Some WOLV-TV alumni are already working in the industry and say the station provided an invaluable training ground.

Jake Serwer, a U-M 2009 graduate, said the experience he gained at WOLV has proved priceless in his current job as television producer and assistant to Chris Wallace, host of "Fox News Sunday" in Washington, DC.

“For me, WOLV-TV was like a grad school program in journalism ... only it was free,” he wrote in an e-mail. “WOLV-TV gave me the confidence that I could take an idea of mine from scratch and make something happen. I made my career happen from everything I did at WOLV-TV and the people and stories I covered in Ann Arbor.

“At some point in life we all have an ‘aha’ moment where we find something that we love to do, and for me, WOLV-TV started it all,” Serwer added.

Billy Holbert, a 2010 U-M graduate who now works as a news assistant for CNN in Washington, DC, counts his WOLV experience as equally helpful.

“WOLV was the only place on campus where you could get a hands-on learning experience in broadcast journalism and television production outside of the classroom,” he said.

“I was able to do it all, from shooting, writing and editing to directing and producing. With the shrinking newsroom, employers want you to be self-sufficient and that is what WOLV teaches its members. I came in as a freshman with very little knowledge in the field, and by my senior year, I was general manager with a decent amount of experience in front as well as behind the camera.”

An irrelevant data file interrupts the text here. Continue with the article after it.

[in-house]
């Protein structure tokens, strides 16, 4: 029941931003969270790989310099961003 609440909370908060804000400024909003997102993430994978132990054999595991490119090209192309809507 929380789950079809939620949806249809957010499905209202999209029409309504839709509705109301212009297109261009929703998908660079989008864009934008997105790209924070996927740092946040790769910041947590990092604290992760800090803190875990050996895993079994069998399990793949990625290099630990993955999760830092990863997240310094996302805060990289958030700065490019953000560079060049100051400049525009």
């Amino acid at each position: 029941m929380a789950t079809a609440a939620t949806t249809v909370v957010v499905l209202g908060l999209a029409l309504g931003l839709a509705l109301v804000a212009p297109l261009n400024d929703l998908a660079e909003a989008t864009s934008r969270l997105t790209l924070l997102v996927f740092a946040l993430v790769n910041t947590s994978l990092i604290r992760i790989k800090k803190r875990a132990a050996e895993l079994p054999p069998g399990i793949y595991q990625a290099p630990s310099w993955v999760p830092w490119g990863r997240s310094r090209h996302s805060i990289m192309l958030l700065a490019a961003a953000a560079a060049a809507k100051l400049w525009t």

Some of WOLV-TV’s biggest challenges, besides visibility, are limited space and aging equipment. Brown said she and the others are looking forward to the day when they can give back to the student station that helped give them their start.

“We plan to leave, get those couple of first paychecks, give a little gift to WOLV,” she explained.

“It would be great if someday I could come back here and see there is a WOLV-TV station—a building on campus with more than one studio. We hope to come back and see the station is still here, flourishing and expanding.”

WOLV is available in university buildings on U-M cable channel 55. Many programs can be viewed on line via Vimeo. Station website:


Emilia Askari

Mon, Apr 9, 2012 : 3:25 p.m.

Thanks, Roger, for giving these talented students some publicity. I'm a former Detroit Free Press staffer who teams with another local reporter to teach an environmental journalism course at UM. It's clear that visual storytelling is an increasingly important mode of communication. Although our education system focuses on writing, the ability to communicate visually is a skill that will give these WOLV-TV students an edge, whether they go into broadcasting or just about any other field. By the way, one of our students this term is Lauren Blanchard, WOLV-TV's director.

Stephanie Mansour

Fri, Apr 6, 2012 : 2:25 p.m.

Great article, Roger! Thanks to WOLV, I was able to get me feet wet in TV, and now I'm on a reality TV show in Chicago! ( What a great article!